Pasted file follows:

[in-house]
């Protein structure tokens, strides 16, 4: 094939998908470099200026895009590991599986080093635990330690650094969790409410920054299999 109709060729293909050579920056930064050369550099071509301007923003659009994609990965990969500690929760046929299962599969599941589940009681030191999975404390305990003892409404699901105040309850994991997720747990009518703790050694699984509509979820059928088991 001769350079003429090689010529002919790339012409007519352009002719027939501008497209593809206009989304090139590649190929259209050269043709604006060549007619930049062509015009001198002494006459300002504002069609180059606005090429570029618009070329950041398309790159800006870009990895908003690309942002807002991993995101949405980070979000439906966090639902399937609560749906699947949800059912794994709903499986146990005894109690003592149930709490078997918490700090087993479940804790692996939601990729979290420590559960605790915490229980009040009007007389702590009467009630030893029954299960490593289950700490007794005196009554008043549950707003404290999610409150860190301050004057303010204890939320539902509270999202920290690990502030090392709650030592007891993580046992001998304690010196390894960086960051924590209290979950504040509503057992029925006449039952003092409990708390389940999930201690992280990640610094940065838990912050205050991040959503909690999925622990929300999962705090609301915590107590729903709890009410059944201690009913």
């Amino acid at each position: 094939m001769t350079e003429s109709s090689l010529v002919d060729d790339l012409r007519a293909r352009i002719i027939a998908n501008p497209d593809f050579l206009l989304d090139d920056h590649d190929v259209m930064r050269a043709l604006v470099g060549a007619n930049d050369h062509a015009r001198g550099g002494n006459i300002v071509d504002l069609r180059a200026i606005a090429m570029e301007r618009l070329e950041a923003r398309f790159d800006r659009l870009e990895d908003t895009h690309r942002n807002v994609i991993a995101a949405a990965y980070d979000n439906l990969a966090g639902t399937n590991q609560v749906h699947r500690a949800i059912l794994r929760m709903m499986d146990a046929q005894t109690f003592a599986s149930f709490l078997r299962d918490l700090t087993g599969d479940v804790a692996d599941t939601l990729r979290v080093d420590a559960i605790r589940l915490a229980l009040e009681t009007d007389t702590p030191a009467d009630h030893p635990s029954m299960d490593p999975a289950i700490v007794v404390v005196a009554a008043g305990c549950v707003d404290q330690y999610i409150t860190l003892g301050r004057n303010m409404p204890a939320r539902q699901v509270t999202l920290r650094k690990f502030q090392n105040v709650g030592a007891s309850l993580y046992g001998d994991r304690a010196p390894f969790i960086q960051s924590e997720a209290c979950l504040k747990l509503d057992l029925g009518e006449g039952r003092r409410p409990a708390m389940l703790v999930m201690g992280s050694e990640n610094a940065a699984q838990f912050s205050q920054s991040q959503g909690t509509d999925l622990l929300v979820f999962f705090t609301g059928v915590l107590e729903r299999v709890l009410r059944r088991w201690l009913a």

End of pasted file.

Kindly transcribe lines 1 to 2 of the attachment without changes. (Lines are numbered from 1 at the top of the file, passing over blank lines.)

[in-house]
């Protein structure tokens, strides 16, 4: 094939998908470099200026895009590991599986080093635990330690650094969790409410920054299999 109709060729293909050579920056930064050369550099071509301007923003659009994609990965990969500690929760046929299962599969599941589940009681030191999975404390305990003892409404699901105040309850994991997720747990009518703790050694699984509509979820059928088991 001769350079003429090689010529002919790339012409007519352009002719027939501008497209593809206009989304090139590649190929259209050269043709604006060549007619930049062509015009001198002494006459300002504002069609180059606005090429570029618009070329950041398309790159800006870009990895908003690309942002807002991993995101949405980070979000439906966090639902399937609560749906699947949800059912794994709903499986146990005894109690003592149930709490078997918490700090087993479940804790692996939601990729979290420590559960605790915490229980009040009007007389702590009467009630030893029954299960490593289950700490007794005196009554008043549950707003404290999610409150860190301050004057303010204890939320539902509270999202920290690990502030090392709650030592007891993580046992001998304690010196390894960086960051924590209290979950504040509503057992029925006449039952003092409990708390389940999930201690992280990640610094940065838990912050205050991040959503909690999925622990929300999962705090609301915590107590729903709890009410059944201690009913």